For customers living in Lakeland’s city limits, their monthly utility bill is only partly for electricity. The invoices, which have the city logo at the top instead of Lakeland Electric’s, also include water, solid waste, wastewater, stormwater and a $2 recycling charge.

In many other municipalities, electricity and water are separate bills.

To find the increase on your bill, look on the second page under Bill Detail – Electric Service. The increase will be included in the “Electric Residential Customer Charge” and Electric KWH charges, which is currently .05149 for the first 1,000 kilowatts used.

Lakeland Electric is nearly at the bottom for customer electric rates compared to nine other utilities. Only Jacksonville Electric Authority paid less, at $143 for 1,200 kilowatt hours in April. Duke Energy charged the most, at $214. Gainesville Regional Utility is next to the top, at $202. 

Gov. Ron DeSantis and the Florida Legislature recently moved to take over GRU, “beginning the process of establishing a governor-appointed Gainesville Regional Utilities authority board and setting the stage to strip the Gainesville City Commission of its authority over the municipal-owned utility,” The Gainesville Sun reported. “While Gainesville Mayor Harvey Ward … said the (legislation) could be devastating to local government and services, others are hopeful that it will bring down notoriously high utility bills.”

No one is talking about doing that in Lakeland, but some customers said they are seeing their bills double as a heat wave sweeps across the country, pushing the thermometer into the high 90s and even low 100s — dangerously high temperatures in June not normally seen until July and August in Florida.

Jacobi and Lakeland Electric General Manager Mike Beckham said if the hot weather continues, it will generate more revenue, which would eventually warrant a price drop.

“I would say weather is something that’s going to help us out — we’re headed in the right direction right now, because it’s plenty hot out there,” Beckham said.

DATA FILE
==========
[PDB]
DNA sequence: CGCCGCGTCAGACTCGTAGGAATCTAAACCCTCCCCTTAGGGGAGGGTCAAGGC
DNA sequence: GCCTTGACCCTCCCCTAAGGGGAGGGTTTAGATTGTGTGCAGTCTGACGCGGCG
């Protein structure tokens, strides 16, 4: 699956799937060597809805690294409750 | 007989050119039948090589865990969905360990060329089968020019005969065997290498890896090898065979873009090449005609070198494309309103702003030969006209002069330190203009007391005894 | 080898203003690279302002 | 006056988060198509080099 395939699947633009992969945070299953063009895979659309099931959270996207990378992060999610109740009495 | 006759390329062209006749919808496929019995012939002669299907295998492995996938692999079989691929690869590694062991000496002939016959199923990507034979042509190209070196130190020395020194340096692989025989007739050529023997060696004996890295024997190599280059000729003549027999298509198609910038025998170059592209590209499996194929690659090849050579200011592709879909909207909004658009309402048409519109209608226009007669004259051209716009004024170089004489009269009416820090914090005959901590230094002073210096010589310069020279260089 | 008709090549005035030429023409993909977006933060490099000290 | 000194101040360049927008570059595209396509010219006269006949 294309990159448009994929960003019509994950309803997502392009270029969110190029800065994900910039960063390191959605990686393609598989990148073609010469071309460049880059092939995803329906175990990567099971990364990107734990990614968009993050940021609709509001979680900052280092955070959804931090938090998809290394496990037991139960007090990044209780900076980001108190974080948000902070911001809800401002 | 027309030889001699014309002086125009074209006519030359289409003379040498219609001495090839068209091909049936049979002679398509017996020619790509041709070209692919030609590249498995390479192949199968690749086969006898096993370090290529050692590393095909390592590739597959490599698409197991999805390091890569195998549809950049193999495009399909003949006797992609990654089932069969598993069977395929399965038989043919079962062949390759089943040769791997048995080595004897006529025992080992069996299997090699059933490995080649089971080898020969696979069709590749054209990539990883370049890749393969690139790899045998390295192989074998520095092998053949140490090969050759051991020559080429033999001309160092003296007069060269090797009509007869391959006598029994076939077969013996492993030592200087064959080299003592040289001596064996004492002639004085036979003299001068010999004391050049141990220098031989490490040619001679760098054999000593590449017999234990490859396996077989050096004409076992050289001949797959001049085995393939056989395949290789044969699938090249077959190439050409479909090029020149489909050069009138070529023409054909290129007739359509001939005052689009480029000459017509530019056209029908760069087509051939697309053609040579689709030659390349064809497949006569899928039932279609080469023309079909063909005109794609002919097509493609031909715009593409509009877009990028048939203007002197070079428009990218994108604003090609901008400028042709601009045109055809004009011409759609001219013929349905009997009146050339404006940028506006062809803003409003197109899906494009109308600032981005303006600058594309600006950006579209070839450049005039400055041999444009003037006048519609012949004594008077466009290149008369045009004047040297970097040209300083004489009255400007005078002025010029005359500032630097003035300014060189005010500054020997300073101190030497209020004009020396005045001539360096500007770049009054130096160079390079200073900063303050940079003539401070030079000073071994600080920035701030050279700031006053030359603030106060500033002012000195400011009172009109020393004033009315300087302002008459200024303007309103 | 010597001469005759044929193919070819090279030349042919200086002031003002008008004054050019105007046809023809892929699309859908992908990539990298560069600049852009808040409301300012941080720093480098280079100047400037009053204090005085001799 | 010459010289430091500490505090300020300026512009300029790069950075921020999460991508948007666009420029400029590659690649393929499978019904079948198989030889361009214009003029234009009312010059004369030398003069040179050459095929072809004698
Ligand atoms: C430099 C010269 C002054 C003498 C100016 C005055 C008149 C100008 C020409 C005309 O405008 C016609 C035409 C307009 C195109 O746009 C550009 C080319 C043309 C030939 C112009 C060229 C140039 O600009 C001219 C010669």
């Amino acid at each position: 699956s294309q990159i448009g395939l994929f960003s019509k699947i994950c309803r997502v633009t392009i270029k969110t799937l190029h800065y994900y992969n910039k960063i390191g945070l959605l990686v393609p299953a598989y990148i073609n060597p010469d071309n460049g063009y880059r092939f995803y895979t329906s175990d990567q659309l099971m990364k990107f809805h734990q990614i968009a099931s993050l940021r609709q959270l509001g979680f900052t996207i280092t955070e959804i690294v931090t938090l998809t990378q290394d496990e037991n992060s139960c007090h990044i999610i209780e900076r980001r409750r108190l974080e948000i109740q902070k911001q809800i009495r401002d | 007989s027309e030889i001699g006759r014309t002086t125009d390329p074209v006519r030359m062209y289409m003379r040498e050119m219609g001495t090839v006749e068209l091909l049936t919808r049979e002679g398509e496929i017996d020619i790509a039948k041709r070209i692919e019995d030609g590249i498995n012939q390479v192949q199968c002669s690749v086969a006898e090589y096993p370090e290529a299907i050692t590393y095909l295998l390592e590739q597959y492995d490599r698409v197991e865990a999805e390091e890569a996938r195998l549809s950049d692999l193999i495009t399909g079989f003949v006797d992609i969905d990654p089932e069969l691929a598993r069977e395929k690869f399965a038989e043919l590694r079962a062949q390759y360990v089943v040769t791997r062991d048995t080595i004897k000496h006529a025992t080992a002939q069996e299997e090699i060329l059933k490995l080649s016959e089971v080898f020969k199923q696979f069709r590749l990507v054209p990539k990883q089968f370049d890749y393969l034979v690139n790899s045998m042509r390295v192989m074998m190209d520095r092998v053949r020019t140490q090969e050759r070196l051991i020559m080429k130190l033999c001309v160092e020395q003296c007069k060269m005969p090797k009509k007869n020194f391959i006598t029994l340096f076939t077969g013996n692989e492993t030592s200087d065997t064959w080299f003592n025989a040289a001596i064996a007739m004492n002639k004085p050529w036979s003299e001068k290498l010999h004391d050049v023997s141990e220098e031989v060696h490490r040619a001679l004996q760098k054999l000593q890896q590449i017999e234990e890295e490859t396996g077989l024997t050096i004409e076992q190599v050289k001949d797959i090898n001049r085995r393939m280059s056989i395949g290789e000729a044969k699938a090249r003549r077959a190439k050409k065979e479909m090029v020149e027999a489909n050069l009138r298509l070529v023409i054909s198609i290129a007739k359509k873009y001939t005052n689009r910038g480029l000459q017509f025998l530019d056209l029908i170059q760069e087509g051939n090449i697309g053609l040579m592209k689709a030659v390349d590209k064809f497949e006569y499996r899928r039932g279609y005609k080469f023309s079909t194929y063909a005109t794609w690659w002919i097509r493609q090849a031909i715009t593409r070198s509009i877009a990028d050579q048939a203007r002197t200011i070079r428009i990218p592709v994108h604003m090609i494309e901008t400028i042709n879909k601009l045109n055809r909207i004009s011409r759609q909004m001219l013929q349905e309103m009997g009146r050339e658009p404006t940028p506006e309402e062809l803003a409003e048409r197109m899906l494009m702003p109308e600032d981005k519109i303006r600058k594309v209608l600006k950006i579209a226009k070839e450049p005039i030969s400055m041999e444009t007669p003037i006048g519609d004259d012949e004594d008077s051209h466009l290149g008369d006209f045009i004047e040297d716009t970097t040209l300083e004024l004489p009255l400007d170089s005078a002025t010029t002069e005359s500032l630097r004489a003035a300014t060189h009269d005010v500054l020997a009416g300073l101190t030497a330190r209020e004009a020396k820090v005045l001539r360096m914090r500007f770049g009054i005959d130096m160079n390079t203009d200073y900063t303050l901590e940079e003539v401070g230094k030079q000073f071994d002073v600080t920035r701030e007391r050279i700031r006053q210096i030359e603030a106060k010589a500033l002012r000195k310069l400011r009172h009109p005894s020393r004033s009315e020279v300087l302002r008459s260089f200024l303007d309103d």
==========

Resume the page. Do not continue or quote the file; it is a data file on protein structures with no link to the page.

Jacobi added that “if we come in strong next year, then the commission has the ability to tweak the rate down.”

City Commissioner Bill Read wanted to know what the average kilowatt used per month is so he can know how much more his home uses compared to others.

“I haven’t looked at my bill at all, but I know my wife raises Cain at me when she gets the bill because I’m don’t turn off the lights and stuff like that,” Read said. “When I get home, I want to know how much more I use than somebody else does.”

Jacobi said it’s about 1,150, but the Florida Municipal Power Agency uses 1,000 and 1,200 kilowatt hours per month to compare utilities, so the city uses 1,200 for comparison purposes.

Last August, the City Commission voted unanimously to increase the fuel rate to $75 per 1,000 kilowatt hours, its highest level ever. Three months earlier, they had increased it from $40 to $60, citing natural gas costs that rose 300% in the spring of 2022 and forced the utility to dip into its fuel reserve.

Jacobi told LkldNow that fuel price has dropped from a high of $75 per MMBTUs from October through December to $55 now.

“We don’t really make money on fuel — we pass it through,” she said.

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Kimberly C. Moore, who grew up in Lakeland, has been a print, broadcast and multimedia journalist for more than 30 years. Before coming to LkldNow in the spring of 2022, she was a reporter for four years with The Ledger, first covering Lakeland City Hall and then Polk County schools. She is the author of “Star Crossed: The Story of Astronaut Lisa Nowak," published by University Press of Florida. Reach her at or 863-272-9250.

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1 Comment

  1. I’m not opposed to this tiny increase but it sure would be nice to see some stories about the city of Lakeland:
    -preventing increases of electric prices
    -opposing tax increases
    -preventing further developments that invite ‘invaders’ in to Lakeland
    -actively supporting family values in a myriad of ways